What’s a Rocket League?
Rocket League launched on July 7th, 2015. It immediately picked up a huge Twitch following, with people in awe over this new game where you can play soccer using cars. The idea sounds fairly simplistic, but those who actually played it quickly realized how difficult it was. Rocket League developers Psyonix made this as a spiritual successor to their earlier game Supersonic Acrobatic Rocket-Powered Battle-Cars (please don’t say that too fast), and following such an illustrious name, Rocket League has taken on the burden of cars using their turbo to fly through the air and pull off amazing stunts and goals. The game exploded in popularity, selling over five million copies in just three weeks.
The game maintains a very respectable playerbase, very recently having an all-time peak of 185,000 players on at the same time.
However, the Twitch community has largely disappeared, with the game usually sitting between one and three thousand viewers, far lower than the 50-100 thousand viewers during launch month. This means that sponsors haven’t been willing to get involved in Rocket League in terms of large tournaments, because they have no insurance of getting their worth out of it. The tournaments that are run typically have prize pools of several hundred dollars, far less than the thousands that other eSports receive.
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I do like flying cars… So what’s next?
This week, Twitch broke Rocket League’s dry spell, announcing that they have partnered with Psyonix to bring a three-month long competitive series. The season will be dealing in entirely 3v3s, the preferred game mode, and will have open qualifiers for any teams who wish to participate. It will be hosted on both PS4 and PC, allowing for most players to compete. Most importantly, the tournament boasts a $75,000 prize pool, with $55,000 of that going to the winning team. The winners will earn the first ever title of champion, apt considering the season will be referred to as the Championship Series.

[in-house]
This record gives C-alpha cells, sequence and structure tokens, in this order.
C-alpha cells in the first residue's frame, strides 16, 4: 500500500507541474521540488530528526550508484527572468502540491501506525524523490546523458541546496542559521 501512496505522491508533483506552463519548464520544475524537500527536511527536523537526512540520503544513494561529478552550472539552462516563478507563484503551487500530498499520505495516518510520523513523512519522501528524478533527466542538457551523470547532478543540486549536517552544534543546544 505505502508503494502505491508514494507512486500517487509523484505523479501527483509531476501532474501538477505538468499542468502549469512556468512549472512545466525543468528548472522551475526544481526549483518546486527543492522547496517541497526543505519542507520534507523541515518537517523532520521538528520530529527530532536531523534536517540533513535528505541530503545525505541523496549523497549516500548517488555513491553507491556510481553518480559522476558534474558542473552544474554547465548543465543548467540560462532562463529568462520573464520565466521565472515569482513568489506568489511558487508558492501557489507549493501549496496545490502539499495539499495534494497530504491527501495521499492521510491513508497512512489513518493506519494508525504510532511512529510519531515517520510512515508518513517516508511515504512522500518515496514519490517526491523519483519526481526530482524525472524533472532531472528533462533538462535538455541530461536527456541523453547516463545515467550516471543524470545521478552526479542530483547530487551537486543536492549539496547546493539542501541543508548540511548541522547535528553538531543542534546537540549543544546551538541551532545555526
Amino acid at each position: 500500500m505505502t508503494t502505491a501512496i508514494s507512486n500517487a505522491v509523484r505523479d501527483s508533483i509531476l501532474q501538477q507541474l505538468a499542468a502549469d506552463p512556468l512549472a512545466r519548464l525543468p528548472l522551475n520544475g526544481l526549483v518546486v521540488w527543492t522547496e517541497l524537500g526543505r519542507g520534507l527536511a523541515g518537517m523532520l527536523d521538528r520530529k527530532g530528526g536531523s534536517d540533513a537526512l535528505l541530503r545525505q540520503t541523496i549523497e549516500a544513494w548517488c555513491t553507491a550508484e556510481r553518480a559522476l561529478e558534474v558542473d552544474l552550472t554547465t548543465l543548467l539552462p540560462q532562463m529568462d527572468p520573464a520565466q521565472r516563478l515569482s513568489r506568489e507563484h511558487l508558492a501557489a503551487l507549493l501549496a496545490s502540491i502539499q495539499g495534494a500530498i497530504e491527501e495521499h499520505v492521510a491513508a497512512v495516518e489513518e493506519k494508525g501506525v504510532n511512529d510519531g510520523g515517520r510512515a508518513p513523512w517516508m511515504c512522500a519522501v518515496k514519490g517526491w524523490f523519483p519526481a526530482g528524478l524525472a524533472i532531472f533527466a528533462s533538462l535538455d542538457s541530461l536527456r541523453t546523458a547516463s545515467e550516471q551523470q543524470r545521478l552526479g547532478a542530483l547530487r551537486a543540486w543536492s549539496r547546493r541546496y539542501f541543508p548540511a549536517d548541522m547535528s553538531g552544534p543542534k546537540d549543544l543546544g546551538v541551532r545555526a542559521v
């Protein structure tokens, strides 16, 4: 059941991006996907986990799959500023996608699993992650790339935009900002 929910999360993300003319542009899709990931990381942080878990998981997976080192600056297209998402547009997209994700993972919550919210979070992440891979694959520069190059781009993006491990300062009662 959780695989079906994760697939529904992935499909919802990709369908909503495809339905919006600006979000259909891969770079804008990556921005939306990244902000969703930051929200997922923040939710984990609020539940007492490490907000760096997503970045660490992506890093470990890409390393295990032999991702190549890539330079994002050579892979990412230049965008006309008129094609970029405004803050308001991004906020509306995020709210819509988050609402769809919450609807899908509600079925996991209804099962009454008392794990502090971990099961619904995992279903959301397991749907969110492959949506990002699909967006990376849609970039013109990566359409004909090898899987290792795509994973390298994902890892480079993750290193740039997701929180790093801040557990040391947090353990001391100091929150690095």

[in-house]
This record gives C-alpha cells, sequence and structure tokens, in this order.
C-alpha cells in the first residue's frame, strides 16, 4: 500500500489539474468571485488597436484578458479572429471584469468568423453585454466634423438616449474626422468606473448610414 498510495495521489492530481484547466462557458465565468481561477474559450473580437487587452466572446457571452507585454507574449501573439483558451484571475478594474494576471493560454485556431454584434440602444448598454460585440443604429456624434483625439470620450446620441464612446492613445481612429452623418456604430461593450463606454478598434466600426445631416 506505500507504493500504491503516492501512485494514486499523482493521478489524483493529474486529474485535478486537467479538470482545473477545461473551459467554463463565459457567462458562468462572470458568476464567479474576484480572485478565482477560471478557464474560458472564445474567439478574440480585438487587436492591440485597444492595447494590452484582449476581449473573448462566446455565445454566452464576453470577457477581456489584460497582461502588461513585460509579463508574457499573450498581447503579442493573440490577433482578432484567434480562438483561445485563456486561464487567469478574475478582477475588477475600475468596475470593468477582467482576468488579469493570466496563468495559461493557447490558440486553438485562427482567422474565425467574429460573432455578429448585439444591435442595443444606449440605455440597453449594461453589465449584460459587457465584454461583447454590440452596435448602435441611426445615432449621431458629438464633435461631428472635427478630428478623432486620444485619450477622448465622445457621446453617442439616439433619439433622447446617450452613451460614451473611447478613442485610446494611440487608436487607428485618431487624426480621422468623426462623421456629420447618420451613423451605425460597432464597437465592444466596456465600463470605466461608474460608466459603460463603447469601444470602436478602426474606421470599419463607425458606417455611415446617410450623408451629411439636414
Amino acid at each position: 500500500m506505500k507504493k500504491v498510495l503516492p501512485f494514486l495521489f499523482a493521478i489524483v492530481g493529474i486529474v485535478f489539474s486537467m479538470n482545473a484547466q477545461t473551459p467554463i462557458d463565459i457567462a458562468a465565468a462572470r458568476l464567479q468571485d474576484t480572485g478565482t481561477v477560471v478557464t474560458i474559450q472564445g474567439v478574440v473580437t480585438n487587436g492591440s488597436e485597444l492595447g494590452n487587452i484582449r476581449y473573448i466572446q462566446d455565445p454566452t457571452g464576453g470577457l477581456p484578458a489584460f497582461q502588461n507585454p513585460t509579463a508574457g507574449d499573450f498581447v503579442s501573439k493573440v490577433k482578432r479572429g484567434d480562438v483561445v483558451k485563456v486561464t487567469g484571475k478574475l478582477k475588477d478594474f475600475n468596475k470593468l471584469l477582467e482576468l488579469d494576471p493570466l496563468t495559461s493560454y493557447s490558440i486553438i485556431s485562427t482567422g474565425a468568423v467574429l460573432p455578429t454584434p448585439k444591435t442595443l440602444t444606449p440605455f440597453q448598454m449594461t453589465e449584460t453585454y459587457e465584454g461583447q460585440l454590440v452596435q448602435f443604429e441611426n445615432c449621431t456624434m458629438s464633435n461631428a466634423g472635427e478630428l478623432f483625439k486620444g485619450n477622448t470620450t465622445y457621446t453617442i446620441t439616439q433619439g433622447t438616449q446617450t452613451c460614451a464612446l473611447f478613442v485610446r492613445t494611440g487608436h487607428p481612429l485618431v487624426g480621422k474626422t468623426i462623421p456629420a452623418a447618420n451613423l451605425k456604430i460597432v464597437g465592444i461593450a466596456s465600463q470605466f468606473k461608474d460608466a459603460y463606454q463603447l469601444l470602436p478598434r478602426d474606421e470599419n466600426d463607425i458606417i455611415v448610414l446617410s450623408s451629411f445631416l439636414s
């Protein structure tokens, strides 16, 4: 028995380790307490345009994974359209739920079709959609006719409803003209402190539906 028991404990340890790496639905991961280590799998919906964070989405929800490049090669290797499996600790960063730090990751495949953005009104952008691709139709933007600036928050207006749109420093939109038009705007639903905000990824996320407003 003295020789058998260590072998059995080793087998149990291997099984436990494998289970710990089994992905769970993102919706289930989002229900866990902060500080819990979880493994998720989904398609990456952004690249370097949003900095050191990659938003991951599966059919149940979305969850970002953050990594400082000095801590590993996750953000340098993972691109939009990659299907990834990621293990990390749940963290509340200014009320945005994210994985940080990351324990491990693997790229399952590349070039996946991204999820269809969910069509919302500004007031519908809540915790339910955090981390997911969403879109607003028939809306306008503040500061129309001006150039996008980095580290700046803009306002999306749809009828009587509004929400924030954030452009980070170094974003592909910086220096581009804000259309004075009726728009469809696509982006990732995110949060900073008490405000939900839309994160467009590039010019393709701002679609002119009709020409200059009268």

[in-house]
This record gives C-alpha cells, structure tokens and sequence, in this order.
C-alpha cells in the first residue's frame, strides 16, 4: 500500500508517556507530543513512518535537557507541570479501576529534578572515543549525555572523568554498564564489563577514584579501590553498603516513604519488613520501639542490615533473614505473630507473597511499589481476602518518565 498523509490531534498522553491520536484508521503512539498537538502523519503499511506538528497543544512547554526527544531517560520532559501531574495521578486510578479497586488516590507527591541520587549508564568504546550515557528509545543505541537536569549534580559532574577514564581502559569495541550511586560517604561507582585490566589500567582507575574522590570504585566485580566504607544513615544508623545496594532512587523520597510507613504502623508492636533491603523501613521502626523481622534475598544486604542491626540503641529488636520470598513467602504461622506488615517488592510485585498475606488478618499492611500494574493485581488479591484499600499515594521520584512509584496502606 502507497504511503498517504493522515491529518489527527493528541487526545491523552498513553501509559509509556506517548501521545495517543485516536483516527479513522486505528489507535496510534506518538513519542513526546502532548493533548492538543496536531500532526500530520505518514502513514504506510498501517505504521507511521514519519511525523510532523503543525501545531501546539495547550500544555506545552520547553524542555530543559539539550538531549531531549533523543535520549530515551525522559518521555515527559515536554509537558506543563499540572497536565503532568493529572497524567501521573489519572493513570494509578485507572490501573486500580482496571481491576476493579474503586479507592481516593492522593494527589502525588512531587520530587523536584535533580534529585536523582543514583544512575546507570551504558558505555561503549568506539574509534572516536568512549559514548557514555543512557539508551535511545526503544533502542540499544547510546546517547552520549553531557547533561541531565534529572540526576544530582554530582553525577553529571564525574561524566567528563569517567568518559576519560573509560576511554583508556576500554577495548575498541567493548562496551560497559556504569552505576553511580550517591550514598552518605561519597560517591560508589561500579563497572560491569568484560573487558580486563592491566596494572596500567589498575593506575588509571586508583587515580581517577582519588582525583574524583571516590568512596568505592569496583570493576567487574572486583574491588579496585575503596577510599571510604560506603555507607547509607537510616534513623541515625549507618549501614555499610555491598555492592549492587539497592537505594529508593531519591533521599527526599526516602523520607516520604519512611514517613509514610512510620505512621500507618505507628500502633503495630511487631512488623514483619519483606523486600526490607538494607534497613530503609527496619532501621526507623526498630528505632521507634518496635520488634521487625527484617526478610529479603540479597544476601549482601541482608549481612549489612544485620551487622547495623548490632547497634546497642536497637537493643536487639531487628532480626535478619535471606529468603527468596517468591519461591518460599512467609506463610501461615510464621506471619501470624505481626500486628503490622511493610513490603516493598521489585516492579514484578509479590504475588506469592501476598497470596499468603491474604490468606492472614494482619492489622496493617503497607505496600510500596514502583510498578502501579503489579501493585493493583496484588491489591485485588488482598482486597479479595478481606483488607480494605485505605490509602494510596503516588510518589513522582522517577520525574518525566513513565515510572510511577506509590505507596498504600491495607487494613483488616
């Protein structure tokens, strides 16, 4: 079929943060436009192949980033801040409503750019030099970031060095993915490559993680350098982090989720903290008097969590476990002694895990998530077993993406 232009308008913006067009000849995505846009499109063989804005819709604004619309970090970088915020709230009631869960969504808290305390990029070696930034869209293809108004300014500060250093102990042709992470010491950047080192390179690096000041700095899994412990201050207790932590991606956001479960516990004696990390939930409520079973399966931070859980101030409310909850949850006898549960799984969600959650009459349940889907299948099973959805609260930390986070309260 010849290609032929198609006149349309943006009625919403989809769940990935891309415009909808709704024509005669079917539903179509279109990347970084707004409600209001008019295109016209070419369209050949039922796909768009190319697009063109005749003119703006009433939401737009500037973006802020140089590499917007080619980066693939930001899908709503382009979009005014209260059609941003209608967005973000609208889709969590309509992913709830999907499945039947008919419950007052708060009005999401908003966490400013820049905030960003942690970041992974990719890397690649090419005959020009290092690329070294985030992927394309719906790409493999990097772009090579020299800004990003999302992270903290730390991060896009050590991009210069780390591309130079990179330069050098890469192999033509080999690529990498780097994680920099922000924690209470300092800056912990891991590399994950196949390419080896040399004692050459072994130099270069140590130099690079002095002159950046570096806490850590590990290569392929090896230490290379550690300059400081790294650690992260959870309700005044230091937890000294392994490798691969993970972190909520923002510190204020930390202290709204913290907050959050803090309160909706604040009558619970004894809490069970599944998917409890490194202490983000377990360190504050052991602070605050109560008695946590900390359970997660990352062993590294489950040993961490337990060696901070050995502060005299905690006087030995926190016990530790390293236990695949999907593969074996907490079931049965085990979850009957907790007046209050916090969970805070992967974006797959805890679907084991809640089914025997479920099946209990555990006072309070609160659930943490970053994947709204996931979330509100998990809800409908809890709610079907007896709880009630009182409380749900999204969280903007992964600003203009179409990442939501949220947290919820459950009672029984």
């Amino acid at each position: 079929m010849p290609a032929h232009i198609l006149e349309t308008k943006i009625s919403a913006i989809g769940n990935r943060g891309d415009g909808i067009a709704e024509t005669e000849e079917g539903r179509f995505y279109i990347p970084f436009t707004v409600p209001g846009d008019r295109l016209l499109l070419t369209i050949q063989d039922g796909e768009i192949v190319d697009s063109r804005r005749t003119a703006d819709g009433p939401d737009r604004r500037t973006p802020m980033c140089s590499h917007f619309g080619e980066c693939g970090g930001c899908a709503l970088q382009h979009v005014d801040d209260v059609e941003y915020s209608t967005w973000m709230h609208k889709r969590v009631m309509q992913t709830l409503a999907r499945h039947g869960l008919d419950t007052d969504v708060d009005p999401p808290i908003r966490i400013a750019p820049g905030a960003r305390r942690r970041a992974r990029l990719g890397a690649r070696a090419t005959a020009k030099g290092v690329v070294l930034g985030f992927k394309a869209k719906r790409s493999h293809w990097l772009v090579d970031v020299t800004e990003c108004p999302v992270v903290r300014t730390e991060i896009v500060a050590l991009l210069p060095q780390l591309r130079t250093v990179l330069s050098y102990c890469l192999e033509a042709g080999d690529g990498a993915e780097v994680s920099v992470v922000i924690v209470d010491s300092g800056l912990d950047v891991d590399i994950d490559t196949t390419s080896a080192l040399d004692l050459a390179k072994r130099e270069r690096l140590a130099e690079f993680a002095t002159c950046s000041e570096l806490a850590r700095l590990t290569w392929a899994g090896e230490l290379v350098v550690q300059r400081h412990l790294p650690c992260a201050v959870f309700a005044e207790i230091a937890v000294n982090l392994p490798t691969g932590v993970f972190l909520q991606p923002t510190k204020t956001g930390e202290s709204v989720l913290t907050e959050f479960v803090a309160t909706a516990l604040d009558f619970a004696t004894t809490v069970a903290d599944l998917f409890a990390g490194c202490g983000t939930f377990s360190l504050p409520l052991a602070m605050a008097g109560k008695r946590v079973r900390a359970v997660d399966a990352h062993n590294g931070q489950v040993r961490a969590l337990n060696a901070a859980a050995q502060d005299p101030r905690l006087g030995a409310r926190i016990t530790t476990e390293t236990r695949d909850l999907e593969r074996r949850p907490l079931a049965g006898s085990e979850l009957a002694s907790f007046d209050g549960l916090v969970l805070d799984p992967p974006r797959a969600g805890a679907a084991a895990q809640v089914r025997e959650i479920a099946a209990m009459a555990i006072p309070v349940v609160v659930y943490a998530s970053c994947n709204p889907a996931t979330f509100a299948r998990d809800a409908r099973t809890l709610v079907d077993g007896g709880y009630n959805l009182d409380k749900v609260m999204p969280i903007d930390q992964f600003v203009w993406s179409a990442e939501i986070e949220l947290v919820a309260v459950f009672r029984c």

Cool! That sounds really good for Rocket League!
It is! This means that Rocket League will suddenly have new life breathed into it in regards to Twitch viewership. Since Twitch is a partner, it will likely be a featured game, bringing it those who wouldn’t normally be aware of the game, and for those who already follow it, there is finally a huge and highly competitive tournament to follow, rather than simply watch top players stream all the time. Rocket League certainly has the population to handle such a large tournament, with over two and a half million game owners on Steam alone. The real question is if this will bring Rocket League back into the top viewed streams on Twitch on a long-term basis, or just during the tournaments. If these tournaments start to become regular and competitive enough, can Twitch actually create a top-viewed game single-handedly? If so, it will be beneficial not only to Rocket League, but to any competitive game with a decent following, giving them hope that large tournaments could potentially solidify their game within the eSports scene.
This tournament is certainly amazing for Rocket League, which has had the potential to be huge for a long time, and has just been lacking the backing. It will certainly be one to watch for on Twitch in the coming weeks. Twitch also seems like a company to watch within the eSports scene, not merely as a host but as an important sponsor. All in all, this is a huge step forward for eSports as a whole, and will hopefully lead to a much more flushed out eSports scene, with many smaller games competing as well. In the meantime, all the best wishes to anyone competing in the Rocket League Championship Series!